Wednesday, July 15, 2009

Martin Luther - On the Freedom of a Christian and others

PREFACE: In the Preface to his "Complete Works," Luther gives a bit of historical background for his work, including the 95 Theses. He portrays himself as a reasonable man willing to be conciliatory but pushed toward "necessary conclusions" like "the pope must be from the devil" by circumstances.

Luther asks that we read all of his works in light of a single revelation, where he realized that God is not angry and spiteful but merciful: his justice is not one carried out upon human beings but one manifested within them.

"Immediately I saw the whole of Scripture in a different light. I ran through the Scriptures from memory and found that other terms had analogous meanings, e.g., the work of God, that is, what God works in us; the power of God, by which he makes us powerful; the wisdom of God, by which he makes us wise; the strength of God, the salvation of God, the glory of God."

ON CHRISTIAN LIBERTY: After some conciliatory words directed at Pope Leo X, where Luther makes it clear that his object of hate is more the Roman court than the Pope himself, Luther tells us that he means to justify two propositions:

"A Christian man is the most free lord of all, and subject to none; a Christian man is the most dutiful servant of all, and subject to every one."

To begin a justification of these two seemingly contradictory statements, Luther distinguishes between spiritual (new, inward) and bodily (old, outward) nature. The freedom of the Christian is a spiritual one that depends only on the word of God and faith, and not on any outward manifestations in works. Luther lists three virtues of faith: 1) feeling no compulsion to "need the law or works for justification and salvation," 2) the highest of reputations, 3) a marriage to Christ, where his "grace, life, and salvation" replaces the soul's "sin, death, and condemnation."

Luther finally gets to his first proposition: "Every Christian is by faith so exalted above all things that, in spiritual power, he is completely lord of all things, so that nothing whatever can do him any hurt; yea, all things are subject to him, and are compelled to be subservient to his salvation.... there is nothing of which I have need--for faith alone suffices for my salvation--unless that in it faith may exercise the power and empire of its liberty."

Luther then turns to the second proposition: though spiritually we are free, bodily we are bound to serve others, not to justify ourselves through works but as an outward manifestation of our inward faith. Good works flow from the good person naturally; thus, one who has faith does not simply "take his ease, but is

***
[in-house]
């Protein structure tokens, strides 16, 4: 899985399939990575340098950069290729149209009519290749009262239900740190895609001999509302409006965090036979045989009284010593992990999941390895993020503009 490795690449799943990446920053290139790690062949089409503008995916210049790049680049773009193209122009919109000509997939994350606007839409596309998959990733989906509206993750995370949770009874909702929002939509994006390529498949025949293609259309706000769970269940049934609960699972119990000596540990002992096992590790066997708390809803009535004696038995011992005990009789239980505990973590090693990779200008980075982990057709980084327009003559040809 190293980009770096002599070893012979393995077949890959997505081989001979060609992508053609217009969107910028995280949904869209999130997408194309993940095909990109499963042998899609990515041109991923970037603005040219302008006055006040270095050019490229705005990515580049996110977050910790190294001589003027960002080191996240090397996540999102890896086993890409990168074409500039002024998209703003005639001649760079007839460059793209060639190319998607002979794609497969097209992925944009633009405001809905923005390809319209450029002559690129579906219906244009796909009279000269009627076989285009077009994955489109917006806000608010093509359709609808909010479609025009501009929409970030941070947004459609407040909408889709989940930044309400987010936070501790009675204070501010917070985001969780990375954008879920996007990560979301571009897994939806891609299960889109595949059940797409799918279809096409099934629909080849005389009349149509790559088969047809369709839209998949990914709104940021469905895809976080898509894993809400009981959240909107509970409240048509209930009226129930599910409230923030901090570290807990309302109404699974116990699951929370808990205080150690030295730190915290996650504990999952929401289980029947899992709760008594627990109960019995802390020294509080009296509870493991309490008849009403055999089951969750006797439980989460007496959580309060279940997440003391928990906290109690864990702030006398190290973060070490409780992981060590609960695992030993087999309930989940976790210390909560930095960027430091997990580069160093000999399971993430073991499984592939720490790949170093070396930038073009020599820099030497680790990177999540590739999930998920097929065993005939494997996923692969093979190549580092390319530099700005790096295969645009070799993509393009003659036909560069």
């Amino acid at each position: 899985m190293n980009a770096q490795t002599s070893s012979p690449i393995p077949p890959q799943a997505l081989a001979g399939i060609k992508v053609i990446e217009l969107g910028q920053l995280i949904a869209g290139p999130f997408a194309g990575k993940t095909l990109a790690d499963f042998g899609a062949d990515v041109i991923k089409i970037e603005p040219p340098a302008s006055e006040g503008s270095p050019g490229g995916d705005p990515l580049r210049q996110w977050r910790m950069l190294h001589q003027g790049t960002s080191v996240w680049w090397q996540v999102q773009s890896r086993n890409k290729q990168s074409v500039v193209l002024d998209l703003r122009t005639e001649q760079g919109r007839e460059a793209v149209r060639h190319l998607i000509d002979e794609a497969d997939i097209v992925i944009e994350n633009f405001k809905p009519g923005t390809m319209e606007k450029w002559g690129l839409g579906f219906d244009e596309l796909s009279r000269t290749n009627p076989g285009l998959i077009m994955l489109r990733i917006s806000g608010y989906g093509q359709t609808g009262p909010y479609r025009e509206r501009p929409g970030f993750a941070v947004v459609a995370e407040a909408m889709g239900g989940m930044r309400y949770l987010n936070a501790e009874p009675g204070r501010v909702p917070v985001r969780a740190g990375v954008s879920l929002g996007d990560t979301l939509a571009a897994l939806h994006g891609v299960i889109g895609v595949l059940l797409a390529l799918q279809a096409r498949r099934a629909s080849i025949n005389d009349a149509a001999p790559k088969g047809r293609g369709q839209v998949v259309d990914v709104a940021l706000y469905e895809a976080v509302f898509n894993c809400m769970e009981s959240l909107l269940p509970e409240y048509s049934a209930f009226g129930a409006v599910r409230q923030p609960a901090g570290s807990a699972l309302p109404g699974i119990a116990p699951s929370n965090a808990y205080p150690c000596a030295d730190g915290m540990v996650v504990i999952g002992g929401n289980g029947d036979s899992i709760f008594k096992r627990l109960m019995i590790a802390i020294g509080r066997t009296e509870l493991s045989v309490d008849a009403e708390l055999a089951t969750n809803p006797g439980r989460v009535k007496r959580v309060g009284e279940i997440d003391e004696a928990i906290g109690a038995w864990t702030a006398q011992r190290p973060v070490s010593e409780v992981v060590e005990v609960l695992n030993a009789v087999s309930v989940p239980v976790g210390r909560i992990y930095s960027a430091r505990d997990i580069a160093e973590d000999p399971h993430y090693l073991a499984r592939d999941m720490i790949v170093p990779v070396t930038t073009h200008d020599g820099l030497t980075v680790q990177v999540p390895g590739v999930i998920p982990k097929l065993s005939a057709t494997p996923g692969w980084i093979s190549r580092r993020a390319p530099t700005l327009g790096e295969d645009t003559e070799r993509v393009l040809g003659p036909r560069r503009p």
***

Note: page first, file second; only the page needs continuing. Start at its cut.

compelled on its account to do many good works...., with the sole object of pleasing God." Put simply: "Good works do not make a good man, but a good man does good works"; "Bad works do not make a bad man, but a bad man does bad works."

Good works that are done for justification are actually bad works, like bad fruits growing on bad trees. Those who believe in justification by works are hardened against faith. But those who see the truth are truly amazed that "my God, without merit on my part, of His pure and free mercy, has given to me, an unworthy, condemned, and contemptible creature all the riches of justification and salvation in Christ, so that I no longer am in want of anything, except of faith to believe that this is so." A free gift.

Luther concludes his treatise by advocating for Paul's middle way between those who support justification by works and the idiots who show themselves free in their contempt of tradition and law. Both, for Luther, are caught within a logic of works; only the "middle way" of faith counters a works-centered ethos.

TWO TYPES OF RIGHTEOUSNESS: The first type of righteousness is instilled from without by the grace of God in faith and is opposed to original sin, which is also acquired by birth, without works. The second type of righteousness is in outward manifestation, as evidenced in works and in Christ's example. This righteousness is only truly righteous when based on the first type of righteousness.

This distinction has a very practical application: when dealing with the weakness, sin, and foolishness of others, someone with only the second kind of righteousness will get angry and judgmental. Because of his carnal nature, a man of this second kind delights in the punishment and shame of his neighbors. But when that second type is based on the first, one will not get angry but take on those other sins as his or her own. Luther distinguishes between public and private affairs to avoid the charge that he is saying people should just be let off the hook: of course, in the public sphere, it is necessary to punish criminals.

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